Keywords: Story, Storytelling, Narrative, BME Framework, Narrative Interviewing, Relationships

 

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Journal Article

Writing on the Walls: Poetic Transcription as a Research Conversation  pp93-102

Sherry Martens

© Jul 2018 Volume 16 Issue 2, Intuitive Researcher, Editor: Jocene Vallack, pp55 - 102

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Abstract

In this paper, I explore visual displays in elementary schools as more than just pretty pictures, but thoughtful deliberations about what it means to think to see and see to think with teachers. One cannot point to a classroom/school bulletin board and say of a visual display that ‘it is this way’ or ‘it is another way’. Rather, it is through relational connections—utilizing poetry and poetic transcription to engage the multiple voices of the visual with those who inhabit classroom spaces—that one makes sense of what is occurring. It is through a practice of noticing that I, as researcher, endeavour to create and find meaning through a hermeneutic lens. As soon as I think I know what has been captured in the visual displays on the walls, it shifts, moves away, and I am drawn into another question to locate/relocate. This paper seeks to reveal the meaning of these spaces in conversations with a teacher, with and as poetry returned to one another, as a way to make sense of visual displays.

 

Keywords: Poetic transcription, visual displays, visual culture, hermeneutics, narrative inquiry, art education

 

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Journal Article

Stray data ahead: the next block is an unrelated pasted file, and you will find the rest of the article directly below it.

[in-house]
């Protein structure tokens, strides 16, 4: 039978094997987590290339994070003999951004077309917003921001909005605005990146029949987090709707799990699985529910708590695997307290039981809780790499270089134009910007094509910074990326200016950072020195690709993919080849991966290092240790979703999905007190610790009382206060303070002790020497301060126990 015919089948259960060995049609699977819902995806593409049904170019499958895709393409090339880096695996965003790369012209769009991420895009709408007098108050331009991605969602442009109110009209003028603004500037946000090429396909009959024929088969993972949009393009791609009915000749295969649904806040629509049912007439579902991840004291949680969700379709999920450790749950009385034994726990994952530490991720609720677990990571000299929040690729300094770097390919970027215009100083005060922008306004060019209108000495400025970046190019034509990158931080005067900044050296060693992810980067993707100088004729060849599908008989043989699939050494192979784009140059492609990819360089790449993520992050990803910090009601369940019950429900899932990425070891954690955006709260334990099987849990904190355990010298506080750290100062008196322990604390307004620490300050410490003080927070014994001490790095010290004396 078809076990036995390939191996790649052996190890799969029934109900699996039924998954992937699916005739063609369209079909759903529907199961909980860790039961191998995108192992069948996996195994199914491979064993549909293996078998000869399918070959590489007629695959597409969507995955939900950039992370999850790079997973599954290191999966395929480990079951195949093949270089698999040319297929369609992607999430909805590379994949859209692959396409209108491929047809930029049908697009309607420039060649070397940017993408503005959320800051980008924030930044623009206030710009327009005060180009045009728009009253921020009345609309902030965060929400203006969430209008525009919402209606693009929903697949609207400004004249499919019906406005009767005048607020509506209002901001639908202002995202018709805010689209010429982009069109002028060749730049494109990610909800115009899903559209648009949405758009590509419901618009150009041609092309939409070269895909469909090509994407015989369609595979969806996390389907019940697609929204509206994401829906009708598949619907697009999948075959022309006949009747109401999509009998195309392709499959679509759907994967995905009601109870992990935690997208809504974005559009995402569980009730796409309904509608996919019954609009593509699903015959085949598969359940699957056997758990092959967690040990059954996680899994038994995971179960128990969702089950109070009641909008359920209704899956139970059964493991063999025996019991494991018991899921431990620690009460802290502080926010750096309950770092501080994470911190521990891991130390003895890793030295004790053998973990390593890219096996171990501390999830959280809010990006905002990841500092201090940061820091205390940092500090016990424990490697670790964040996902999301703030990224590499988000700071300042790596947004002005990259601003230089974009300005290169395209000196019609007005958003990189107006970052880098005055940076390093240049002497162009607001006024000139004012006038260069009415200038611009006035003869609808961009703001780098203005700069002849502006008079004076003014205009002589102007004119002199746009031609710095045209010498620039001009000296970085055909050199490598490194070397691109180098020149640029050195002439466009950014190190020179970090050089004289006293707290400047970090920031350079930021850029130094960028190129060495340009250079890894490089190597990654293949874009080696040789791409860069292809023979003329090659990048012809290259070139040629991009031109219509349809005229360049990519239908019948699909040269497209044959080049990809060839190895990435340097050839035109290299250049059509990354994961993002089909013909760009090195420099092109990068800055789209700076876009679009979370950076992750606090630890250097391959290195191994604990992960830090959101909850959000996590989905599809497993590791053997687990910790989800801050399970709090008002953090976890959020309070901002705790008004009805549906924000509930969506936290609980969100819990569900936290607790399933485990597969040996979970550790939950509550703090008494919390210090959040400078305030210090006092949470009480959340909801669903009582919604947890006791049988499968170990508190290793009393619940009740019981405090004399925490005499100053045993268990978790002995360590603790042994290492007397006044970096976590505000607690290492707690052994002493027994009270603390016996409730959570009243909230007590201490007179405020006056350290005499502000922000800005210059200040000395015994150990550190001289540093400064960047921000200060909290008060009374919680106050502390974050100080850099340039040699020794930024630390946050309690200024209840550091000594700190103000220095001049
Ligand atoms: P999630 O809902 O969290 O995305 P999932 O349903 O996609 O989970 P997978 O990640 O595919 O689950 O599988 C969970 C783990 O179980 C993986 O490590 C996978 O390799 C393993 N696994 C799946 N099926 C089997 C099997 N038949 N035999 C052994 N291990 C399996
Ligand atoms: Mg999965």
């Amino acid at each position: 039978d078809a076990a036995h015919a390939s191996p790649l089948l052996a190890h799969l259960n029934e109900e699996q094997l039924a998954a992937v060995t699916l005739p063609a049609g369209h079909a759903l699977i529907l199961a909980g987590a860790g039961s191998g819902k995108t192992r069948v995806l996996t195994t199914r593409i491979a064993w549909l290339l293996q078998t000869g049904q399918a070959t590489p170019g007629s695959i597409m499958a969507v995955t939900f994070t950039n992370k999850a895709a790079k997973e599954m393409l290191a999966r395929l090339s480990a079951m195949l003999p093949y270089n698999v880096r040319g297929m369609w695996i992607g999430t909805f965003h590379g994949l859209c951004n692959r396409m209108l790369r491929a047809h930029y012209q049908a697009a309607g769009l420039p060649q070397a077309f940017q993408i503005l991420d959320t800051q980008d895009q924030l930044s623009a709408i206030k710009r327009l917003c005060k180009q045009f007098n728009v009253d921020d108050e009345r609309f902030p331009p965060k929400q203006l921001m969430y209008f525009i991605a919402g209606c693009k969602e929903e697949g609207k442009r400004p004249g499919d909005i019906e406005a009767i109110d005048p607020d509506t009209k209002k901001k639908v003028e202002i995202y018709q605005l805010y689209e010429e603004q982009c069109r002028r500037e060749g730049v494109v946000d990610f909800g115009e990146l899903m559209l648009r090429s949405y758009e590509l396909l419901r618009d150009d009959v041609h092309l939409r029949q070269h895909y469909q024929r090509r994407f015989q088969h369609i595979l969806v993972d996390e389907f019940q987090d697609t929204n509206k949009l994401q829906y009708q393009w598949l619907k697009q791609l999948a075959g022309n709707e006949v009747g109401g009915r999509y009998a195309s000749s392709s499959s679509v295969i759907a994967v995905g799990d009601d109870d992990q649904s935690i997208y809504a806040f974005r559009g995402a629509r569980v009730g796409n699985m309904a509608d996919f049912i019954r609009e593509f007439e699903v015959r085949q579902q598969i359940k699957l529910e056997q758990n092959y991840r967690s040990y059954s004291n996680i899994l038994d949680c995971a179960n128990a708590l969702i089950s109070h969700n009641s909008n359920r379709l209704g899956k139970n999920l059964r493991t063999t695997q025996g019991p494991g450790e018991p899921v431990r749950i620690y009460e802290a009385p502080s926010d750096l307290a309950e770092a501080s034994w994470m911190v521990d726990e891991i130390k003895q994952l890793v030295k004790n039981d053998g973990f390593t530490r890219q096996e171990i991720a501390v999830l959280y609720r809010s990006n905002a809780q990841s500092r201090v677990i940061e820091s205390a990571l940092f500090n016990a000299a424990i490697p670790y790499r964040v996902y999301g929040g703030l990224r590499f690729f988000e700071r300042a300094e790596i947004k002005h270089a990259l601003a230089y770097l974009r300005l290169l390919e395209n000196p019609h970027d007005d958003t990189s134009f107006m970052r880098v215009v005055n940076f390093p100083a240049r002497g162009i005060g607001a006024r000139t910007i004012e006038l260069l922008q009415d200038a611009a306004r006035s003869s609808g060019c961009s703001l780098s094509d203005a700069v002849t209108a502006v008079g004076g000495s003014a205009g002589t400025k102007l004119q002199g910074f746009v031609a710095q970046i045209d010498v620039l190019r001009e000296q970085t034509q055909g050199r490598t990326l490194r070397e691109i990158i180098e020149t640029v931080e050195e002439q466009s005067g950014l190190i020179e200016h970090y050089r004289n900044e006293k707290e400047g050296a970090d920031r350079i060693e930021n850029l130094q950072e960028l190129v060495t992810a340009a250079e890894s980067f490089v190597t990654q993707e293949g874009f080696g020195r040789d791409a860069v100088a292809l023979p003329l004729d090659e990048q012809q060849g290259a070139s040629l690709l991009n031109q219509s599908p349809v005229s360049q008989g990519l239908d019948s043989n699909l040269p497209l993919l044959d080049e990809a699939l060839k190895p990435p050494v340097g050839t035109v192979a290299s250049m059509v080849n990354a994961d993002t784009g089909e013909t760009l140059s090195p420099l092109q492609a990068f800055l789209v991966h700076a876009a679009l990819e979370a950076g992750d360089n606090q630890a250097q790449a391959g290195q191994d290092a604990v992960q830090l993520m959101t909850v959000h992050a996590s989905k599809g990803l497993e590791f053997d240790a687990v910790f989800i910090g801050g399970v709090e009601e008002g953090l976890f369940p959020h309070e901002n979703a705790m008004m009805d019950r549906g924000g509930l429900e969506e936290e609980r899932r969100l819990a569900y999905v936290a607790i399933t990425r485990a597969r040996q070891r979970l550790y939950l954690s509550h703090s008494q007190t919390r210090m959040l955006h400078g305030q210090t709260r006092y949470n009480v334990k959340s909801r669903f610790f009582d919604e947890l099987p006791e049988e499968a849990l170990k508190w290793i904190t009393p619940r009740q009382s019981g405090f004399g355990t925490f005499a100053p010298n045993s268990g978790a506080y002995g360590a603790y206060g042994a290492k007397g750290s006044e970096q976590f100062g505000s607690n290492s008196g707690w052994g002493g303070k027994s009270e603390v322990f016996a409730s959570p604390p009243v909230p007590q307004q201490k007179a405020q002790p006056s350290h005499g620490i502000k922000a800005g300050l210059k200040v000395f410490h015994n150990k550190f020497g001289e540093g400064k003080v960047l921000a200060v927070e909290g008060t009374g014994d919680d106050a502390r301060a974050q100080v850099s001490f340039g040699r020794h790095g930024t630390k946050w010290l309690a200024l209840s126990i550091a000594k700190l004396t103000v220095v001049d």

Historiography — A Neglected Research Method in Business and Management Studies  pp161-170

John O'Brien, Dan Remenyi, Aideen Keaney

© Jul 2003 Volume 2 Issue 2, Editor: Arthur Money, pp47 - 170

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Abstract

The objective of this speculative paper is to open a debate as to the importance of historiography in the field of business and management studies and to this end the paper argues that it is an under utilised research paradigm. It is the paper's contention that history has a special role to play in academic research. It contextualises the issues being studied and it gives shape to the parameters of the understanding which is offered by the research. Without access to a history of the issues and the ideas being examined it is difficult to make sense of the current situation. Being able to have a broad perspective of the history and the current situation opens the way to being able to make a valuable contribution to the theoretical body of knowledge in the field. Business and management studies can obtain much from historiography and this paper indicates.how it may be used in this context and its affinity with other accepted narrative based research paradigms already in use in this field.

 

Keywords: and phrases History, historiography, historicism, context, knowledge, facts and figures, and phrases pedagogical understanding, facts, case studies, critical realism, dialectic, story, narrative